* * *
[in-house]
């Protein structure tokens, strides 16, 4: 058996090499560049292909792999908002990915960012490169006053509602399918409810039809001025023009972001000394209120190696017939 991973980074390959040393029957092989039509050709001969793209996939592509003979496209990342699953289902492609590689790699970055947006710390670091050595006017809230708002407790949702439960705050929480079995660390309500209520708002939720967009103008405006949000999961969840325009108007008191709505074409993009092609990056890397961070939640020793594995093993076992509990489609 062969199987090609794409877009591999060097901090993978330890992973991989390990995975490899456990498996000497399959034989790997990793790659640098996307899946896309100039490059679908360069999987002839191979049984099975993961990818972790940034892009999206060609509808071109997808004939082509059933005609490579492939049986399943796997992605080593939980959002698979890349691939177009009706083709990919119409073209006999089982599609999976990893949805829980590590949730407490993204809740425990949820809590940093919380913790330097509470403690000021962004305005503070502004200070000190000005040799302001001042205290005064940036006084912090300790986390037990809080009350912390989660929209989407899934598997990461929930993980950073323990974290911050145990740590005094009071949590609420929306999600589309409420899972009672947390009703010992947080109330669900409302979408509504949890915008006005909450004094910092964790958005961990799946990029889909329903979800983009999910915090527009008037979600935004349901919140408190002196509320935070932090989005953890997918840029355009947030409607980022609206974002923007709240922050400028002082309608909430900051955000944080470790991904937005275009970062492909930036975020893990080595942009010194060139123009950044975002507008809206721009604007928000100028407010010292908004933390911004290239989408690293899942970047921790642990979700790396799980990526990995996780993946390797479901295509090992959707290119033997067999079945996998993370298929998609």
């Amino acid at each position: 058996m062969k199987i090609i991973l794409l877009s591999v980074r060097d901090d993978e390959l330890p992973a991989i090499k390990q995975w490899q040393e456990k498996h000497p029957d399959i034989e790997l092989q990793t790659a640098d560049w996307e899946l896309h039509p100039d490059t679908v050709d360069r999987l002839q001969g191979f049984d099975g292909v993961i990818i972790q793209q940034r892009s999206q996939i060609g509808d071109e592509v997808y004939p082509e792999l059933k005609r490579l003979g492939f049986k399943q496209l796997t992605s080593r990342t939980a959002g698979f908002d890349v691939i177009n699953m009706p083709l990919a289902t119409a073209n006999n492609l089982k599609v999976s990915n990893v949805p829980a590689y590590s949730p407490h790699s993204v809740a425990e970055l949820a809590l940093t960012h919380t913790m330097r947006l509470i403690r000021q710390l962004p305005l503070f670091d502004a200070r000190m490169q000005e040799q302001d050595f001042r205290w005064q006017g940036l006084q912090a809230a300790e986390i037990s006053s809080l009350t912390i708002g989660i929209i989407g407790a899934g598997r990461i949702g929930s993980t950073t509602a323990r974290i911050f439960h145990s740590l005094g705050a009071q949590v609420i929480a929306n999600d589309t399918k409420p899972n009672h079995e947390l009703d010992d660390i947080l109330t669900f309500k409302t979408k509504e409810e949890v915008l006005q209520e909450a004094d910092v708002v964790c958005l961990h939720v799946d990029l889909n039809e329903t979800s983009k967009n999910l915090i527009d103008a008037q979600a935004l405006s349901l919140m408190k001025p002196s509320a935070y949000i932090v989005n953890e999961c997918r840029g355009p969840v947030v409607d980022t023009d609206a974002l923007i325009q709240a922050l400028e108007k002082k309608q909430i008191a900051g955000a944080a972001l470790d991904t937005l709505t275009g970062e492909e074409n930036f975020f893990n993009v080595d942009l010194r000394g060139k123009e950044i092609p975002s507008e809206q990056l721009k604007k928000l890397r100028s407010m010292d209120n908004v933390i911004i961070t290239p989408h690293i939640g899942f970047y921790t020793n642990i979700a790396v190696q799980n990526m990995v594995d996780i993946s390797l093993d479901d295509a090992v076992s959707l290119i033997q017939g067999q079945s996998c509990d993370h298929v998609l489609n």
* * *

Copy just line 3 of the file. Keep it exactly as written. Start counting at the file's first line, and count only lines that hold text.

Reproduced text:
């Amino acid at each position: 058996m062969k199987i090609i991973l794409l877009s591999v980074r060097d901090d993978e390959l330890p992973a991989i090499k390990q995975w490899q040393e456990k498996h000497p029957d399959i034989e790997l092989q990793t790659a640098d560049w996307e899946l896309h039509p100039d490059t679908v050709d360069r999987l002839q001969g191979f049984d099975g292909v993961i990818i972790q793209q940034r892009s999206q996939i060609g509808d071109e592509v997808y004939p082509e792999l059933k005609r490579l003979g492939f049986k399943q496209l796997t992605s080593r990342t939980a959002g698979f908002d890349v691939i177009n699953m009706p083709l990919a289902t119409a073209n006999n492609l089982k599609v999976s990915n990893v949805p829980a590689y590590s949730p407490h790699s993204v809740a425990e970055l949820a809590l940093t960012h919380t913790m330097r947006l509470i403690r000021q710390l962004p305005l503070f670091d502004a200070r000190m490169q000005e040799q302001d050595f001042r205290w005064q006017g940036l006084q912090a809230a300790e986390i037990s006053s809080l009350t912390i708002g989660i929209i989407g407790a899934g598997r990461i949702g929930s993980t950073t509602a323990r974290i911050f439960h145990s740590l005094g705050a009071q949590v609420i929480a929306n999600d589309t399918k409420p899972n009672h079995e947390l009703d010992d660390i947080l109330t669900f309500k409302t979408k509504e409810e949890v915008l006005q209520e909450a004094d910092v708002v964790c958005l961990h939720v799946d990029l889909n039809e329903t979800s983009k967009n999910l915090i527009d103008a008037q979600a935004l405006s349901l919140m408190k001025p002196s509320a935070y949000i932090v989005n953890e999961c997918r840029g355009p969840v947030v409607d980022t023009d609206a974002l923007i325009q709240a922050l400028e108007k002082k309608q909430i008191a900051g955000a944080a972001l470790d991904t937005l709505t275009g970062e492909e074409n930036f975020f893990n993009v080595d942009l010194r000394g060139k123009e950044i092609p975002s507008e809206q990056l721009k604007k928000l890397r100028s407010m010292d209120n908004v933390i911004i961070t290239p989408h690293i939640g899942f970047y921790t020793n642990i979700a790396v190696q799980n990526m990995v594995d996780i993946s390797l093993d479901d295509a090992v076992s959707l290119i033997q017939g067999q079945s996998c509990d993370h298929v998609l489609n």